Pattern and Causes of Oral and Maxillofacial Injuries Presented to a Tertiary Care Public Dental Hospital in Strictly Imposed COVID-19 Lockdown Scenario
Oral 2021, 1(1), 3-14; https://0-doi-org.brum.beds.ac.uk/10.3390/oral1010002 (registering DOI) - 24 Nov 2020
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The unprecedented COVID-19 pandemic has indelibly impacted routine healthcare provision across the globe. Nevertheless, management of traumatic injuries has remained a priority patient care service of oral and maxillofacial (OMF) practice. This study aimed to explore the pattern and mechanisms of OMF injuries
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The unprecedented COVID-19 pandemic has indelibly impacted routine healthcare provision across the globe. Nevertheless, management of traumatic injuries has remained a priority patient care service of oral and maxillofacial (OMF) practice. This study aimed to explore the pattern and mechanisms of OMF injuries presenting at a major public dental hospital during a COVID-19 lockdown period in Sri Lanka. An enhanced OMF injury surveillance system was established at the National Dental Hospital (Teaching) Sri Lanka (NDHTSL) on 1 March 2020. OMF injury surveillance data from 1 March 2020 to 31 May 2020 were collated from the “enhanced injury surveillance form”. This period overlapped with the strictly imposed island-wide COVID-19 community lockdown. Pre-COVID-19 period (November 2017 to January 2020) OMF injury data were compared with this period. OMF injuries were categorized as hard tissue, extra-oral or intra-oral soft tissue, upper and middle face fractures and mandibular fractures. Data were analyzed with descriptive statistics, Fisher’s exact and Chi-square tests of significance. A total of 361 OMF injuries were identified among 208 patients who were predominantly males (71.6%); mean age was 24.95 ± 2.76 years. Injuries to gingivae and oral mucosa (26.9%) were the leading type, followed by extra-oral soft tissues (22.1%), periodontal injuries (20.7%) and hard tissue injuries (20.2%). Upper face and mandibular fractures accounted for 2.9% and 1.9%, respectively. Most patients sustained their injuries due to falls at their homes and surrounds. This was significantly increased compared to the pre-COVID-19 period (p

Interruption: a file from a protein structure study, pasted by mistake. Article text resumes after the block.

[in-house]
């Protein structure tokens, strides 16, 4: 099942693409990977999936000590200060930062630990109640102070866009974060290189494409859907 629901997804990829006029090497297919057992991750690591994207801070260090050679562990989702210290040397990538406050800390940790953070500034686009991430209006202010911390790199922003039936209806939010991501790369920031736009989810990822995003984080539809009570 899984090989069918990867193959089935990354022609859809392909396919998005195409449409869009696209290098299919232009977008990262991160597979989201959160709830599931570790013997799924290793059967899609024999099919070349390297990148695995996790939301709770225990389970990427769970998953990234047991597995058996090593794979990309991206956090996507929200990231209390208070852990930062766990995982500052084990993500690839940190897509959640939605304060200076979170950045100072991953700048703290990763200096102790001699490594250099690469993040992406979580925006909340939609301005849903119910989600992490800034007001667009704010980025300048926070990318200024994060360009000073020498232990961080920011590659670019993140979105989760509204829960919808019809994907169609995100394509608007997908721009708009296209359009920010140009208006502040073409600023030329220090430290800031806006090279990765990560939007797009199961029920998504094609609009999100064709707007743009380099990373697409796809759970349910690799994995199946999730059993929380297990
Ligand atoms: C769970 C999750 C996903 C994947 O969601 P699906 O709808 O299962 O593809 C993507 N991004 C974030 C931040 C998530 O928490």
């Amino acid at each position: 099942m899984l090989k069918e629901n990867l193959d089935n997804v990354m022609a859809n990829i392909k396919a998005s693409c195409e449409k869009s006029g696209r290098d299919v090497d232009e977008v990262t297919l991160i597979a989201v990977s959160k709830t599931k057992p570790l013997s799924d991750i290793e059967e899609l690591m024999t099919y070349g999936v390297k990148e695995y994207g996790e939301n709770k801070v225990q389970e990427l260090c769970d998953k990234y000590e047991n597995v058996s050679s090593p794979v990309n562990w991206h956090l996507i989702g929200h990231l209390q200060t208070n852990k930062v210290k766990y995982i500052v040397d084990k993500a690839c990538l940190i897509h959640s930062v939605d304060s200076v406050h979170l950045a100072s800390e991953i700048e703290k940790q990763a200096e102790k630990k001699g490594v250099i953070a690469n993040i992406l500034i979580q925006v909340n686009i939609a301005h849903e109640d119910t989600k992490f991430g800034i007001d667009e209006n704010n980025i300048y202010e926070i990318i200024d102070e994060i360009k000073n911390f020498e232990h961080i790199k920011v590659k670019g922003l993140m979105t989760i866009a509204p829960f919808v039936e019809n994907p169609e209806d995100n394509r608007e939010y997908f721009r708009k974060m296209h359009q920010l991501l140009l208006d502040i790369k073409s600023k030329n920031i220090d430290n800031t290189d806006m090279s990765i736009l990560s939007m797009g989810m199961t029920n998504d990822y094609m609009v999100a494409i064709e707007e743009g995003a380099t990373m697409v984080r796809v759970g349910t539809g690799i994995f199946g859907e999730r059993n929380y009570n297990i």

= 0.0001). The significant increase in OMF injuries associated with falls around the home during the COVID-19 lockdown scenario in Sri Lanka compared to the pre-COVID-19 period may need further investigation in order to understand the how these injuries may be prevented.